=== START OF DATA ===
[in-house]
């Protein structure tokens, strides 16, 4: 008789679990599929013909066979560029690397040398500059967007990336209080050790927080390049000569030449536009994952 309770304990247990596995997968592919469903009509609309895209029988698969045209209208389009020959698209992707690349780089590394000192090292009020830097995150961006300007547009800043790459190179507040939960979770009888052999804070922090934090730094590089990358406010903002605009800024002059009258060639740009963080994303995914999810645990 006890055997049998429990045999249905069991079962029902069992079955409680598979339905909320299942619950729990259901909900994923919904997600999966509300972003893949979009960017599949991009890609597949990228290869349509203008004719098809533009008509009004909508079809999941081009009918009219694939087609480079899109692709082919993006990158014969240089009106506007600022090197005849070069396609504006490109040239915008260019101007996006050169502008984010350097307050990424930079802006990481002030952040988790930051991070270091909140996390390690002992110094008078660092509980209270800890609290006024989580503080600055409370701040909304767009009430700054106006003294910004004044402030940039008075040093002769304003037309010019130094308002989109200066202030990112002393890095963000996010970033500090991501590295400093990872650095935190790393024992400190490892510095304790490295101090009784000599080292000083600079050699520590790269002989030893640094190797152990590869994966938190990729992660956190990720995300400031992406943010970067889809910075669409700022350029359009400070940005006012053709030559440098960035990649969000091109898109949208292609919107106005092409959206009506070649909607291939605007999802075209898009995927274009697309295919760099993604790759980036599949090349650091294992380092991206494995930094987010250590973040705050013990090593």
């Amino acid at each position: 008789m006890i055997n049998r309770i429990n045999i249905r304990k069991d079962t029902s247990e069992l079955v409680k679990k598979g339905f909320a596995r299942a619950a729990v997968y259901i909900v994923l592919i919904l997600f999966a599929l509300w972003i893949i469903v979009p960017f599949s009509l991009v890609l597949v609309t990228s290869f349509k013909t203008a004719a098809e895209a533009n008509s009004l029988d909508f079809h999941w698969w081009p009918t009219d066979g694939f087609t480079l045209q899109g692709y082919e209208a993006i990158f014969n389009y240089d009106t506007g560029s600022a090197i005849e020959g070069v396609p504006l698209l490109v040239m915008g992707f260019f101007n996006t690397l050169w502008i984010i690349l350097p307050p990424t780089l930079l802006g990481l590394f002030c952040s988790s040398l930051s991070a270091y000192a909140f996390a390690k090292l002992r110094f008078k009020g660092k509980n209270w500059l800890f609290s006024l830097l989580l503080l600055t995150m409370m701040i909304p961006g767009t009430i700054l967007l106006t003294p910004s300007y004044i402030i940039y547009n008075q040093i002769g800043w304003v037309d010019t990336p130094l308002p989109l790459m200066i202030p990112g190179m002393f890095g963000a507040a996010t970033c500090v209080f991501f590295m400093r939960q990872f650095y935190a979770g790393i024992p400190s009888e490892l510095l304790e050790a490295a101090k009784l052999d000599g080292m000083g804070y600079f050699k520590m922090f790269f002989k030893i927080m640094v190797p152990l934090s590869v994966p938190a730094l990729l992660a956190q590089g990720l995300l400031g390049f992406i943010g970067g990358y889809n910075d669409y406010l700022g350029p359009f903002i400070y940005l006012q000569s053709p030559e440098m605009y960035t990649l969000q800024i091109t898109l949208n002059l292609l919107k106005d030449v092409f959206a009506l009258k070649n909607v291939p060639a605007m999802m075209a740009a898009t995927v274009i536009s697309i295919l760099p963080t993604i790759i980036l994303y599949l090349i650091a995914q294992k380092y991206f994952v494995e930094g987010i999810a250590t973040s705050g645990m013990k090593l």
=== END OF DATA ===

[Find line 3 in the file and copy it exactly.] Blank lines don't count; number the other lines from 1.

């Amino acid at each position: 008789m006890i055997n049998r309770i429990n045999i249905r304990k069991d079962t029902s247990e069992l079955v409680k679990k598979g339905f909320a596995r299942a619950a729990v997968y259901i909900v994923l592919i919904l997600f999966a599929l509300w972003i893949i469903v979009p960017f599949s009509l991009v890609l597949v609309t990228s290869f349509k013909t203008a004719a098809e895209a533009n008509s009004l029988d909508f079809h999941w698969w081009p009918t009219d066979g694939f087609t480079l045209q899109g692709y082919e209208a993006i990158f014969n389009y240089d009106t506007g560029s600022a090197i005849e020959g070069v396609p504006l698209l490109v040239m915008g992707f260019f101007n996006t690397l050169w502008i984010i690349l350097p307050p990424t780089l930079l802006g990481l590394f002030c952040s988790s040398l930051s991070a270091y000192a909140f996390a390690k090292l002992r110094f008078k009020g660092k509980n209270w500059l800890f609290s006024l830097l989580l503080l600055t995150m409370m701040i909304p961006g767009t009430i700054l967007l106006t003294p910004s300007y004044i402030i940039y547009n008075q040093i002769g800043w304003v037309d010019t990336p130094l308002p989109l790459m200066i202030p990112g190179m002393f890095g963000a507040a996010t970033c500090v209080f991501f590295m400093r939960q990872f650095y935190a979770g790393i024992p400190s009888e490892l510095l304790e050790a490295a101090k009784l052999d000599g080292m000083g804070y600079f050699k520590m922090f790269f002989k030893i927080m640094v190797p152990l934090s590869v994966p938190a730094l990729l992660a956190q590089g990720l995300l400031g390049f992406i943010g970067g990358y889809n910075d669409y406010l700022g350029p359009f903002i400070y940005l006012q000569s053709p030559e440098m605009y960035t990649l969000q800024i091109t898109l949208n002059l292609l919107k106005d030449v092409f959206a009506l009258k070649n909607v291939p060639a605007m999802m075209a740009a898009t995927v274009i536009s697309i295919l760099p963080t993604i790759i980036l994303y599949l090349i650091a995914q294992k380092y991206f994952v494995e930094g987010i999810a250590t973040s705050g645990m013990k090593l």